There is one big difference. I can’t claim that democracy and media is very strong in Pakistan but Gauri Lankesh lived and worked and was a citizen of the biggest democracy of the world. So what happened? How did “they” dare target her? Don’t “they” care what Gauri’s colleagues and friends in the world’s largest democracy will say? Aren’t “they” worried that “they” will be exposed? And what about the collective democratic conscience and pride of the Indian media? How do they deal with this direct challenge to their credibility?
It’s not difficult to determine that who is behind the assassination of Gauri Lankesh. Just read her article published in ‘The Wire’ in May 2017. She pointed out that “Karnataka has a long history of attacks on the freedom of press”. She criticized several Congress, BJP and Janata Dal MLAs who had joined hands to suppress media freedom.
She fought against the double standards of the powerful ruling elite. She never spared her own community. She wrote, “with the number of Kannada news channels increasing, things are becoming murkier…They are just as aggressive in shouting down participants with a different point of view, even more patriotic than self-proclaimed nationalist(s) and are prone to exaggeration while breaking news every minute of the day”.
According to noted Kannada writer K.Marulisdappa, who knew Gauri Lankesh from her childhood “she was taking a bold stand against the Sangh Parivar here”. He added that “the same people who killed Dabholkar, Pansare and Kalburgi have now killed Gauri Lankesh.” It is also important to note that Gauri Lankesh was held guilty of defamation in 2016 for an article she wrote in 2008 about the alleged corruption of two BJP leaders.
Karnataka’s chief minister Siddaramaiah condemned Lankesh’s murder as “an assassination of democracy”, but continues to face a hatred campaign on social media even after losing her life. Some people tried to link her death with that of Kashmiri militant Burhan Wani. Ashish Singh, who is followed by prime minister Narendra Modi on Twitter, tweeted, “After Burhan Wani, Gauri Lankesh also killed, how sad”.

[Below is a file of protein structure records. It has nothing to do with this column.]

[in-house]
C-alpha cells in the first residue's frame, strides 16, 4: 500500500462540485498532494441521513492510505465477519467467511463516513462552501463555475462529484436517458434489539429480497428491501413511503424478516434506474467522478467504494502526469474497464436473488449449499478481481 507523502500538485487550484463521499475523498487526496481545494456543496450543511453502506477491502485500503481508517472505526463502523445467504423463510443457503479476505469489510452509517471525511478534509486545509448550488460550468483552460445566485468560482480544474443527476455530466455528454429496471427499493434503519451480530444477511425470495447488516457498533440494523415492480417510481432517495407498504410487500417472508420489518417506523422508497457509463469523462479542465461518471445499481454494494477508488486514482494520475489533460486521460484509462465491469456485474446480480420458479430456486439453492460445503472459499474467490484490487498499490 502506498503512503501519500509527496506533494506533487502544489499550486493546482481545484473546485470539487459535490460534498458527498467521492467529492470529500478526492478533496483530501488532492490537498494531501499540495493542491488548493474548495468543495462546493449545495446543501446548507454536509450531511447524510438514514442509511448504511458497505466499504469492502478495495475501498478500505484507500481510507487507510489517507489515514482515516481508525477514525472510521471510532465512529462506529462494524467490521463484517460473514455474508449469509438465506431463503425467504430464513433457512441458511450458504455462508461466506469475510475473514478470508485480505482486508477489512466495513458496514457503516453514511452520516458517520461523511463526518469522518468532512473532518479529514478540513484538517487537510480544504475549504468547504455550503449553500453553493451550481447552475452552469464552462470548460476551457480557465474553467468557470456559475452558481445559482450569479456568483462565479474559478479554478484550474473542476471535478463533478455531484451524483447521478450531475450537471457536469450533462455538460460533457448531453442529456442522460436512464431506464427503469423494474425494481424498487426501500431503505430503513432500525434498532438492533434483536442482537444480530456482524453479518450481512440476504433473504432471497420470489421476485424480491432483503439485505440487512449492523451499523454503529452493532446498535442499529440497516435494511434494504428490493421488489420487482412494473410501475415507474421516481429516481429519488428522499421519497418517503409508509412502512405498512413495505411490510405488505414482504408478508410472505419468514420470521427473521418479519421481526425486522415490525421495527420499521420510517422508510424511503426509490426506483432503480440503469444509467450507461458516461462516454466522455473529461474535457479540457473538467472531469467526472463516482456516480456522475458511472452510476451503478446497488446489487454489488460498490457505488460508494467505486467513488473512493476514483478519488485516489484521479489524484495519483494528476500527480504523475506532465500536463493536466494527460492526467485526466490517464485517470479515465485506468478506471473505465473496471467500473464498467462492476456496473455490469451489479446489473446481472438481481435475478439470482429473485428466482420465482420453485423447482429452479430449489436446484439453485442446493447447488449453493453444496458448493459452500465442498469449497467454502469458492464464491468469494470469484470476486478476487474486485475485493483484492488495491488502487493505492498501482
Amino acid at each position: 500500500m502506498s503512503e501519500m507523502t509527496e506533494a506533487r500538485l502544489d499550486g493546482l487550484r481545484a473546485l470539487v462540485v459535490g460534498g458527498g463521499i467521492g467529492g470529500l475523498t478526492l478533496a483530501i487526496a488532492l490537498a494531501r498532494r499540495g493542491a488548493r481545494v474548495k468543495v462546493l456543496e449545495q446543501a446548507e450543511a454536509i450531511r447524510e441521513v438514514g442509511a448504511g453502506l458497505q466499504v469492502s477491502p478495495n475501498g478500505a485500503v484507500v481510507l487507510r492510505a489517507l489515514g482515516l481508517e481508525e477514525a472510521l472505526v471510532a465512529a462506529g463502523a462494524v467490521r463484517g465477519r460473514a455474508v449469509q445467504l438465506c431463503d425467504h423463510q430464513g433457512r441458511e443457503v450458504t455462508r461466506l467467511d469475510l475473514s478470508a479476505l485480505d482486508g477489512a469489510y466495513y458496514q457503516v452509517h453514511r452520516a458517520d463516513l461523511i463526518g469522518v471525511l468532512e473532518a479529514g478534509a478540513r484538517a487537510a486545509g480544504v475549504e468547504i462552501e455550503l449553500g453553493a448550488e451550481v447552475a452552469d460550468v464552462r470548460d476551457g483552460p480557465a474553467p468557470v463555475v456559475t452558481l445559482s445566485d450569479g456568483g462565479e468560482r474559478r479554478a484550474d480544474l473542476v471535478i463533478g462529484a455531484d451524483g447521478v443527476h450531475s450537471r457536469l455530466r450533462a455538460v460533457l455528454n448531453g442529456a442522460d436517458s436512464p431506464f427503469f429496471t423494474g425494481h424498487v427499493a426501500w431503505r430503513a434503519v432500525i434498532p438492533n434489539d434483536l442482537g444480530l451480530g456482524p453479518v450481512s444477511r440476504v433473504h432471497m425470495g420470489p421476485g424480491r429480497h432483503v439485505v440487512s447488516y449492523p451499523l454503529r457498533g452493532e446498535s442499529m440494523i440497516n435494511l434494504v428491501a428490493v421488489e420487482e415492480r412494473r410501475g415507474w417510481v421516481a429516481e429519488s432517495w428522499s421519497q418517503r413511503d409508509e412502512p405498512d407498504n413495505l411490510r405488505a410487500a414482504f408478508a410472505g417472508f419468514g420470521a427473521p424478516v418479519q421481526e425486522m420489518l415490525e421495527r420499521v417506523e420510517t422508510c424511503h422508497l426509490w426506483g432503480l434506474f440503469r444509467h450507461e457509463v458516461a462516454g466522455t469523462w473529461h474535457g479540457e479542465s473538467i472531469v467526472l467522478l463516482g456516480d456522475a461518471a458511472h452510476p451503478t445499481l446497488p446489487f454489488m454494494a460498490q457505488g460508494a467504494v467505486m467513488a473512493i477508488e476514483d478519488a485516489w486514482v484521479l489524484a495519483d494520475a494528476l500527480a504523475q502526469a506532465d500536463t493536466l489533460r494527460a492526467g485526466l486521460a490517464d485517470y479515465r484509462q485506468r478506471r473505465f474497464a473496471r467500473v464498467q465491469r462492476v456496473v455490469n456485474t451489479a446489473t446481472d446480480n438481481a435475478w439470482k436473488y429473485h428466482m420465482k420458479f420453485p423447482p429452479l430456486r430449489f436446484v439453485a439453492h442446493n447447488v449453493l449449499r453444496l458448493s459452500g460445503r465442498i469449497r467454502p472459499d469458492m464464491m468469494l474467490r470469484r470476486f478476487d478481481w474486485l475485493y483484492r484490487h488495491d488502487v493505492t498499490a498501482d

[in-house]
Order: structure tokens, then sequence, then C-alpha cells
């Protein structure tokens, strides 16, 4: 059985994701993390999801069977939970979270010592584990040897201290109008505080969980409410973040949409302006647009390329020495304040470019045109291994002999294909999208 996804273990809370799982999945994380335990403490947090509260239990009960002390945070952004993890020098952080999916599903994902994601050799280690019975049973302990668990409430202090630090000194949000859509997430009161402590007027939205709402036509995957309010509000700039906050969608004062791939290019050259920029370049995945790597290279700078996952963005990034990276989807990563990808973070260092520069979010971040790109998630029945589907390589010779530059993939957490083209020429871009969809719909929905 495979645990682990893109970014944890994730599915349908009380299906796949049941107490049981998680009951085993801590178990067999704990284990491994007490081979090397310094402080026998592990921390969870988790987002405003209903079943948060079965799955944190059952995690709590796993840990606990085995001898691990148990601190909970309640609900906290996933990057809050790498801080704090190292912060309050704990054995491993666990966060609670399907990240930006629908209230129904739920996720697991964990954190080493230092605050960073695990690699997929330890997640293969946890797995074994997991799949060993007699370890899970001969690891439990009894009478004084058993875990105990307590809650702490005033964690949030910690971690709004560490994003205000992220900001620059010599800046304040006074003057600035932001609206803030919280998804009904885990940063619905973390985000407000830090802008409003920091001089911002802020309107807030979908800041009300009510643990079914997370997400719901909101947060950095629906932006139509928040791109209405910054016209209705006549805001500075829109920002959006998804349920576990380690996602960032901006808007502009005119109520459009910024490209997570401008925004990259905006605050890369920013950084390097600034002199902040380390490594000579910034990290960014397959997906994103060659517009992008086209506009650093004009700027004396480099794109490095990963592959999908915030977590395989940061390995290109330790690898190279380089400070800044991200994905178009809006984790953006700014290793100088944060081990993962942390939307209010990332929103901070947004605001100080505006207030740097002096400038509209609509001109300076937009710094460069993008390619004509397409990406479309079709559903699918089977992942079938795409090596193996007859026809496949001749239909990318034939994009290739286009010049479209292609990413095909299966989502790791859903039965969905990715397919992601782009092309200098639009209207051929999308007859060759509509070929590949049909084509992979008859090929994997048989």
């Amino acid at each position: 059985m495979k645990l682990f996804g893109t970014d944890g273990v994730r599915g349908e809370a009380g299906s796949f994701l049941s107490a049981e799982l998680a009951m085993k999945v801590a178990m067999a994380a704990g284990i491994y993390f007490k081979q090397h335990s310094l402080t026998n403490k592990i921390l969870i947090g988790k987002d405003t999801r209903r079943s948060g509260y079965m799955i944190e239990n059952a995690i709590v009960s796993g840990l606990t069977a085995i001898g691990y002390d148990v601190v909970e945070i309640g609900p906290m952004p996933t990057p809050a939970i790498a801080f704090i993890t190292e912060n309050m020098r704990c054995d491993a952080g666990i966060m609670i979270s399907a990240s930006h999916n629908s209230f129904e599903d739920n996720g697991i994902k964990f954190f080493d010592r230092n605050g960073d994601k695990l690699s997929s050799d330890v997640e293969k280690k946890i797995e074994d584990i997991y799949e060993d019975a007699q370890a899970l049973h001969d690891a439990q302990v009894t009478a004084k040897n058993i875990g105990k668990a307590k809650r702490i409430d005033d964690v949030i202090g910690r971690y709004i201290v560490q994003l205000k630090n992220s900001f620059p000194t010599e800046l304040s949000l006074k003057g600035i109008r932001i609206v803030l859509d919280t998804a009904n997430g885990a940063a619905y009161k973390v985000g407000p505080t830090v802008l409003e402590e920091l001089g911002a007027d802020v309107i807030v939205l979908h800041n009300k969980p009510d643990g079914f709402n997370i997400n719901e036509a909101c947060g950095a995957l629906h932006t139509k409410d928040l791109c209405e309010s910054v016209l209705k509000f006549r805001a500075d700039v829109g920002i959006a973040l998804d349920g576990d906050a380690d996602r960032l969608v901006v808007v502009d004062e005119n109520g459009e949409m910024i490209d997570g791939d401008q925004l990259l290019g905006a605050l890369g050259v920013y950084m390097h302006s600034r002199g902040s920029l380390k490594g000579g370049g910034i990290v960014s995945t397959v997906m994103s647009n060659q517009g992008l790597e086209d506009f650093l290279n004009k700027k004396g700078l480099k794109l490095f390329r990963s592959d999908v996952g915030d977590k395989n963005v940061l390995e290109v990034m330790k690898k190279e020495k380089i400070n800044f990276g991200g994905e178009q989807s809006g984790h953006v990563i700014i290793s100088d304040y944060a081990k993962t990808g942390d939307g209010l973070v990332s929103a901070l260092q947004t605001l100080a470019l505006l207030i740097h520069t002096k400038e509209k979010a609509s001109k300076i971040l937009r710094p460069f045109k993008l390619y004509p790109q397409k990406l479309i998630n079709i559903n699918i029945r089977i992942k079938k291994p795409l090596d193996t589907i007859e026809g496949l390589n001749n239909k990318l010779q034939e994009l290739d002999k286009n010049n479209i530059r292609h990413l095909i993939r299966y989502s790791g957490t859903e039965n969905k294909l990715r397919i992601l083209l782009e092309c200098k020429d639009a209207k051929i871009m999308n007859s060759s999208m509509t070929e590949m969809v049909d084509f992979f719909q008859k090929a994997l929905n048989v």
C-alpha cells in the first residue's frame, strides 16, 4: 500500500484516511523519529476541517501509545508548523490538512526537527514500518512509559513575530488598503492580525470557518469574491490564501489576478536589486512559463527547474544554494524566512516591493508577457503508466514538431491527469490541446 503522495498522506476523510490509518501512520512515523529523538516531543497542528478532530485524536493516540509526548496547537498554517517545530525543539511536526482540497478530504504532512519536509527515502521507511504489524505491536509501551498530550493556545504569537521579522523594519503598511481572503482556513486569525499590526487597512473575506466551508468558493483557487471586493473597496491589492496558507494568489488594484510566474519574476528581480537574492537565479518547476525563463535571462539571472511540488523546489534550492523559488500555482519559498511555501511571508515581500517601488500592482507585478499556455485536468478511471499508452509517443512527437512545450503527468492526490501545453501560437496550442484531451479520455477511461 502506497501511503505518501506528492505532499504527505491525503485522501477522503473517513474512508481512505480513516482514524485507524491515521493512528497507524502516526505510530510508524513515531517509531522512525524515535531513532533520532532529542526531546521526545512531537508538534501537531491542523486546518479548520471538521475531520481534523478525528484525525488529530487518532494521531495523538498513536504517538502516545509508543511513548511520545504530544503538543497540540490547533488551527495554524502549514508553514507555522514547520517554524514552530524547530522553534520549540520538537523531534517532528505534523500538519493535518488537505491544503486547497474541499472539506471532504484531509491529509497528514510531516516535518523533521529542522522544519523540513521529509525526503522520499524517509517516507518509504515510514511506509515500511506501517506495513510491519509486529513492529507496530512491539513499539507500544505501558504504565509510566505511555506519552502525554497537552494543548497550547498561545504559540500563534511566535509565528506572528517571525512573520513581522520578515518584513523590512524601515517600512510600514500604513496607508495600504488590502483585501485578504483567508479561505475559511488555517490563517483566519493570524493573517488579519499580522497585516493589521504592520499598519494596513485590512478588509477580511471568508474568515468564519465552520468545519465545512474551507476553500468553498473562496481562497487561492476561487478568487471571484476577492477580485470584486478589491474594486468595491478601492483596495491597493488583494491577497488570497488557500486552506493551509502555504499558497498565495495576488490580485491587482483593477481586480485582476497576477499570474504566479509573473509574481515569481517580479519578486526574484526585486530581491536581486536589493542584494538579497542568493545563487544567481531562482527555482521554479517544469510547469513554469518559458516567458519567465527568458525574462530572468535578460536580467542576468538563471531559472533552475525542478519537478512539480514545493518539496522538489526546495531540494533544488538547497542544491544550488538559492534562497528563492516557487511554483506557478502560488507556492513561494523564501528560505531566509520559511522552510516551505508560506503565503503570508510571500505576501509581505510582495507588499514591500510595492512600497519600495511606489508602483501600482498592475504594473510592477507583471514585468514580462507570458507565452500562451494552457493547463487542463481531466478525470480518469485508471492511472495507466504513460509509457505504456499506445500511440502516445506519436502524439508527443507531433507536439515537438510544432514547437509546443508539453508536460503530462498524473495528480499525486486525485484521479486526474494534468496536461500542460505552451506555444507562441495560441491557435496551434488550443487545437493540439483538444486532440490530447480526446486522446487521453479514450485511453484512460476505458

Gauri Lankesh’s brutal death is a sad day in the life of the Indian media as well as the media across South Asia. I, a Pakistani journalist, am deeply saddened and angry about the ultimate sacrifice that a fellow journalist from India has paid. She was fighting against religious extremism as we are. This ideology is a common enemy of journalists all over the world. According to the International Federation of Journalists (IFJ), Pakistan and India are among the world’s ten most dangerous countries in which to work as a journalist.
This is a matter of shame for both countries. Impunity is becoming a dangerous way of unannounced censorship in South Asia. Impunity will generate more corruption in our countries. If we want to get rid of corruption and extremism we have to support all those journalists who raise their voices against these evils. That is why the killers of Gauri Lankesh need to be exposed. When they are, no establishment in any part of the world will dare kill journalists like Wickrematunge and Politkovskaya who named their killers when they were alive.
Gauri’s last writings and tweets tell us, “I know who is behind my death.” Whether or not her killers are convicted, it is our collective responsibility to find them and name and shame them.
Stop this culture of impunity against the media. Salute Gauri Lankesh.